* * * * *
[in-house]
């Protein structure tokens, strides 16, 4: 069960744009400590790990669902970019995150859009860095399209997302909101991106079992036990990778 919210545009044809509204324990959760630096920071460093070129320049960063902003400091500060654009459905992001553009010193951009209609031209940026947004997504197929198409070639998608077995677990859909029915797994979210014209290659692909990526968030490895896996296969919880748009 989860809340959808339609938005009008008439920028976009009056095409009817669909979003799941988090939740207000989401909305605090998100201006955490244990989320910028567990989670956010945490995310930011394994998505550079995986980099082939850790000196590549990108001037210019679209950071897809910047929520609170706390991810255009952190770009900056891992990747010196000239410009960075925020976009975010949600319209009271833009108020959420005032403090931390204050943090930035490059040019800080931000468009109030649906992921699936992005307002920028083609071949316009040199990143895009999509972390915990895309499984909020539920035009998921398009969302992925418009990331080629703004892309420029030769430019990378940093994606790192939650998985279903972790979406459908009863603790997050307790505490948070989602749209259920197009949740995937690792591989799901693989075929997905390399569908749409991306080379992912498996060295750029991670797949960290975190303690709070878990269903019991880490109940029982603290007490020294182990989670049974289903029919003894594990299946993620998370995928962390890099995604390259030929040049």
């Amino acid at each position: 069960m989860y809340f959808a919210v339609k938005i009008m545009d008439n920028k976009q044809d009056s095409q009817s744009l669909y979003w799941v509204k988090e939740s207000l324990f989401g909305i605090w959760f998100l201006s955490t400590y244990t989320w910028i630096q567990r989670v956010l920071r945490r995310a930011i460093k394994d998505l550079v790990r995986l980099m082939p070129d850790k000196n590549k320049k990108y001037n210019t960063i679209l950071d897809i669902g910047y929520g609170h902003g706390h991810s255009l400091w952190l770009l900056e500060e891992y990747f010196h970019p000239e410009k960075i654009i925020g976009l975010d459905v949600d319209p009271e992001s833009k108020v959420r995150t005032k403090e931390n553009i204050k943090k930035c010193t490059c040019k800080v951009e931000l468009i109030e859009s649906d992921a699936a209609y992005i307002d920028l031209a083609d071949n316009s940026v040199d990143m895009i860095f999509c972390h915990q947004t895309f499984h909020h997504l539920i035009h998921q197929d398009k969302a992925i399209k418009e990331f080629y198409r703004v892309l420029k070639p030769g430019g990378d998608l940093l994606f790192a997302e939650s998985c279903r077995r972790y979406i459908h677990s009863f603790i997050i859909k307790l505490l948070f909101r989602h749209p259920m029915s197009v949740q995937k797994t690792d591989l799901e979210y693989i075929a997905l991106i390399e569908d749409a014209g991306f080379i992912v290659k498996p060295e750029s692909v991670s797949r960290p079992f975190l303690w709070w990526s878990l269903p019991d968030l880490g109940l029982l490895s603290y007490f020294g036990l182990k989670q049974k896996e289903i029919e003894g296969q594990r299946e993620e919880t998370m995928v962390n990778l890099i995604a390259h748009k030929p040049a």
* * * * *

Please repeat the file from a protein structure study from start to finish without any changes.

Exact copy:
[in-house]
């Protein structure tokens, strides 16, 4: 069960744009400590790990669902970019995150859009860095399209997302909101991106079992036990990778 919210545009044809509204324990959760630096920071460093070129320049960063902003400091500060654009459905992001553009010193951009209609031209940026947004997504197929198409070639998608077995677990859909029915797994979210014209290659692909990526968030490895896996296969919880748009 989860809340959808339609938005009008008439920028976009009056095409009817669909979003799941988090939740207000989401909305605090998100201006955490244990989320910028567990989670956010945490995310930011394994998505550079995986980099082939850790000196590549990108001037210019679209950071897809910047929520609170706390991810255009952190770009900056891992990747010196000239410009960075925020976009975010949600319209009271833009108020959420005032403090931390204050943090930035490059040019800080931000468009109030649906992921699936992005307002920028083609071949316009040199990143895009999509972390915990895309499984909020539920035009998921398009969302992925418009990331080629703004892309420029030769430019990378940093994606790192939650998985279903972790979406459908009863603790997050307790505490948070989602749209259920197009949740995937690792591989799901693989075929997905390399569908749409991306080379992912498996060295750029991670797949960290975190303690709070878990269903019991880490109940029982603290007490020294182990989670049974289903029919003894594990299946993620998370995928962390890099995604390259030929040049």
């Amino acid at each position: 069960m989860y809340f959808a919210v339609k938005i009008m545009d008439n920028k976009q044809d009056s095409q009817s744009l669909y979003w799941v509204k988090e939740s207000l324990f989401g909305i605090w959760f998100l201006s955490t400590y244990t989320w910028i630096q567990r989670v956010l920071r945490r995310a930011i460093k394994d998505l550079v790990r995986l980099m082939p070129d850790k000196n590549k320049k990108y001037n210019t960063i679209l950071d897809i669902g910047y929520g609170h902003g706390h991810s255009l400091w952190l770009l900056e500060e891992y990747f010196h970019p000239e410009k960075i654009i925020g976009l975010d459905v949600d319209p009271e992001s833009k108020v959420r995150t005032k403090e931390n553009i204050k943090k930035c010193t490059c040019k800080v951009e931000l468009i109030e859009s649906d992921a699936a209609y992005i307002d920028l031209a083609d071949n316009s940026v040199d990143m895009i860095f999509c972390h915990q947004t895309f499984h909020h997504l539920i035009h998921q197929d398009k969302a992925i399209k418009e990331f080629y198409r703004v892309l420029k070639p030769g430019g990378d998608l940093l994606f790192a997302e939650s998985c279903r077995r972790y979406i459908h677990s009863f603790i997050i859909k307790l505490l948070f909101r989602h749209p259920m029915s197009v949740q995937k797994t690792d591989l799901e979210y693989i075929a997905l991106i390399e569908d749409a014209g991306f080379i992912v290659k498996p060295e750029s692909v991670s797949r960290p079992f975190l303690w709070w990526s878990l269903p019991d968030l880490g109940l029982l490895s603290y007490f020294g036990l182990k989670q049974k896996e289903i029919e003894g296969q594990r299946e993620e919880t998370m995928v962390n990778l890099i995604a390259h748009k030929p040049a």